Gallery: New Study Links Water Pollution to Smaller Penis Size in Otter...

 

A new study in Wales has uncovered a disturbing connection between pollution and shrinking penis size in otters. The report, from the Cardiff University Otter Project and Chemicals Health and Environment Department, found that chemicals present in both the environment and the food chain could be altering the hormones of the water mammal, causing a smaller penis bone. Aside from affecting the future spawn of otters, the scientists also worry that these ever-present chemicals could have serious effects on other mammals.

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2 Comments

  1. Garnier February 23, 2015 at 4:18 am

    Cool article, It was practical.

  2. Bob Jensen March 2, 2013 at 1:25 pm

    The phenomenon has already been seen in humans. Klinefelter Syndrome is the fastest growing genetic syndrome and occurs in 1 in 500 – 1,000 newborn males.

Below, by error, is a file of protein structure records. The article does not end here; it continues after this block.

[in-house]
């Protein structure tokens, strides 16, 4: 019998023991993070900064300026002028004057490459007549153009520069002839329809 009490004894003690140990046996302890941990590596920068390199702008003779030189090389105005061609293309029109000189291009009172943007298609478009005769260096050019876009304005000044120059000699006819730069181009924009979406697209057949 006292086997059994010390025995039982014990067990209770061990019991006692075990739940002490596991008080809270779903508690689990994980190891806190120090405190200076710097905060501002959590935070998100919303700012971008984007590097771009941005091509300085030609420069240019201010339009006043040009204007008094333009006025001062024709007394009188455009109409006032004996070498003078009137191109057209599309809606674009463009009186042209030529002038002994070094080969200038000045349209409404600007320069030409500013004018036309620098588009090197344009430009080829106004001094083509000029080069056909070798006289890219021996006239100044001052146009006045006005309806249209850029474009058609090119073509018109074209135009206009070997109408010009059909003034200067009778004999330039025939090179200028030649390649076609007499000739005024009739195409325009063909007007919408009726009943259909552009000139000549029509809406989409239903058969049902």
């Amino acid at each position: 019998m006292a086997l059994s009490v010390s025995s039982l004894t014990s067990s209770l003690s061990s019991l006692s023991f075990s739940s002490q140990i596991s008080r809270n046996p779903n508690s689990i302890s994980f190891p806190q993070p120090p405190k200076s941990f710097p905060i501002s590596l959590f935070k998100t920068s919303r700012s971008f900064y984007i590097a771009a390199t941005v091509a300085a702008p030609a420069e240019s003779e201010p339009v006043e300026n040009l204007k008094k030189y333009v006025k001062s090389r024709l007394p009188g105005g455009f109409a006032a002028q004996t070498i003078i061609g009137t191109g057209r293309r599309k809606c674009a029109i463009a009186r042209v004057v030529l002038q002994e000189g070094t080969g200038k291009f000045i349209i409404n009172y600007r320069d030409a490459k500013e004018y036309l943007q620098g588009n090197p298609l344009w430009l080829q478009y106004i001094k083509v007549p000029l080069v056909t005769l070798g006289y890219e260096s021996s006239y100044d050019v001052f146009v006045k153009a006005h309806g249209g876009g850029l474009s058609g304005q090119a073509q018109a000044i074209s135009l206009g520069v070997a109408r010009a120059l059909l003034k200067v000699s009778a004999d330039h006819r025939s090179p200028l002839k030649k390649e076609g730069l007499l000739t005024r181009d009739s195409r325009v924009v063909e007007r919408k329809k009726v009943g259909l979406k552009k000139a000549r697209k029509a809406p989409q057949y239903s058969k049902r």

http://ghr.nlm.nih.gov/condition/klinefelter-syndrome

    ‘Affected individuals typically have small testes that do not produce as much testosterone as usual. Testosterone is the hormone that directs male sexual development before birth and during puberty. A shortage of testosterone can lead to delayed or incomplete puberty, breast enlargement (gynecomastia), reduced facial and body hair, and an inability to have biological children (infertility). Some affected individuals also have genital differences including undescended testes (cryptorchidism), the opening of the urethra on the underside of the penis (hypospadias), or an unusually small penis (micropenis)’.

    Klinefelter syndrome is not inherited and always caused by an extra X chromosome. About half the cases are caused by an XY sperm mutation and half the cases are caused by an XX egg mutation producing the XXY genotype.

    McCauliffe et al found that increasing levels of PCB congeners as measured in blood produced increased frequency of XY sperm in males recruited from a fertility clinic:

    http://www.ncbi.nlm.nih.gov/pmc/articles/PMC3339457/

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